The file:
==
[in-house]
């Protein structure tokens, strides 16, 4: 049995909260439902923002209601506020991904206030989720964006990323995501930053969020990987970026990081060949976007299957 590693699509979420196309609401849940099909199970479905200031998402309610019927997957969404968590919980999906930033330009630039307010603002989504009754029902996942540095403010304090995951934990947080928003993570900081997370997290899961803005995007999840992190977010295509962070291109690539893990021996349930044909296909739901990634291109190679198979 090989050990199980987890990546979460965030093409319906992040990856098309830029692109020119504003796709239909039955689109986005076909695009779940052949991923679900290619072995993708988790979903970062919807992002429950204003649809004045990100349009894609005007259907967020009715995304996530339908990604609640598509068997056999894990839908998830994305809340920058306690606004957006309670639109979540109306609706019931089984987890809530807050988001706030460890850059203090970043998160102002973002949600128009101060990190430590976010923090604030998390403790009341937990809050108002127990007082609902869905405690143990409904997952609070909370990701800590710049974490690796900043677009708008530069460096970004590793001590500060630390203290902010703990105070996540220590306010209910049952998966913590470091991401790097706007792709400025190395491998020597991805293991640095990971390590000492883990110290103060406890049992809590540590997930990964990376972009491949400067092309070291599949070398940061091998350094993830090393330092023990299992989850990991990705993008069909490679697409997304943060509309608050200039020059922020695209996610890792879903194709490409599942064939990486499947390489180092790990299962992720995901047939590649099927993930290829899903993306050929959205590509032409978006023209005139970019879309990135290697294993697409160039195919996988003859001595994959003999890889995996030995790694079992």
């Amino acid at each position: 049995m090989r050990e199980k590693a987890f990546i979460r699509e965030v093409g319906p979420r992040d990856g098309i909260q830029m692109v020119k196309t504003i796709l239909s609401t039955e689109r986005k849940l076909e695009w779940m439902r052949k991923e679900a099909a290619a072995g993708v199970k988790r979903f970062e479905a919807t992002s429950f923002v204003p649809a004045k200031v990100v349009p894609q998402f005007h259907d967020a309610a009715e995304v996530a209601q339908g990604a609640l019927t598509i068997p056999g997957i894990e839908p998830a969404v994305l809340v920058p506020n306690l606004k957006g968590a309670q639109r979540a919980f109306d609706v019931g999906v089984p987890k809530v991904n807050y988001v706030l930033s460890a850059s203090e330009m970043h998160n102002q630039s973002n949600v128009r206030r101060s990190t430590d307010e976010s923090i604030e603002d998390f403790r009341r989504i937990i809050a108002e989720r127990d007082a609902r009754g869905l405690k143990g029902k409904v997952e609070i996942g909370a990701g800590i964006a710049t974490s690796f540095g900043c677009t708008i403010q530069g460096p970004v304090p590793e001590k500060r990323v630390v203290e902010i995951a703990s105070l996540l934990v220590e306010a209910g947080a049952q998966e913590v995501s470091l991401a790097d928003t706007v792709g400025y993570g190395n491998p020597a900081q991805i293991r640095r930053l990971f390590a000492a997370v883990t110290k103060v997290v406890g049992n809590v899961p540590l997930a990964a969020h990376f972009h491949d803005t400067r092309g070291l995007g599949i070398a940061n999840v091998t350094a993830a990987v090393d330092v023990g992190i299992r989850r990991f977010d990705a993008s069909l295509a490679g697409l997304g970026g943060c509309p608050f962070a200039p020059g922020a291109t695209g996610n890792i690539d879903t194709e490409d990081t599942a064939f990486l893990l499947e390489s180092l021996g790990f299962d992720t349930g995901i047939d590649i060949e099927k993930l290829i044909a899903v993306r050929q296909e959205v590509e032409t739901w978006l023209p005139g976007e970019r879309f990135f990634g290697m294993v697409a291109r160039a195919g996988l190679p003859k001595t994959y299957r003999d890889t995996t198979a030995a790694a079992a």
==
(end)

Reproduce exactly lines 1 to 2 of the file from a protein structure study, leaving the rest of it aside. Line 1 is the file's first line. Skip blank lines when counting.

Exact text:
[in-house]
């Protein structure tokens, strides 16, 4: 049995909260439902923002209601506020991904206030989720964006990323995501930053969020990987970026990081060949976007299957 590693699509979420196309609401849940099909199970479905200031998402309610019927997957969404968590919980999906930033330009630039307010603002989504009754029902996942540095403010304090995951934990947080928003993570900081997370997290899961803005995007999840992190977010295509962070291109690539893990021996349930044909296909739901990634291109190679198979 090989050990199980987890990546979460965030093409319906992040990856098309830029692109020119504003796709239909039955689109986005076909695009779940052949991923679900290619072995993708988790979903970062919807992002429950204003649809004045990100349009894609005007259907967020009715995304996530339908990604609640598509068997056999894990839908998830994305809340920058306690606004957006309670639109979540109306609706019931089984987890809530807050988001706030460890850059203090970043998160102002973002949600128009101060990190430590976010923090604030998390403790009341937990809050108002127990007082609902869905405690143990409904997952609070909370990701800590710049974490690796900043677009708008530069460096970004590793001590500060630390203290902010703990105070996540220590306010209910049952998966913590470091991401790097706007792709400025190395491998020597991805293991640095990971390590000492883990110290103060406890049992809590540590997930990964990376972009491949400067092309070291599949070398940061091998350094993830090393330092023990299992989850990991990705993008069909490679697409997304943060509309608050200039020059922020695209996610890792879903194709490409599942064939990486499947390489180092790990299962992720995901047939590649099927993930290829899903993306050929959205590509032409978006023209005139970019879309990135290697294993697409160039195919996988003859001595994959003999890889995996030995790694079992």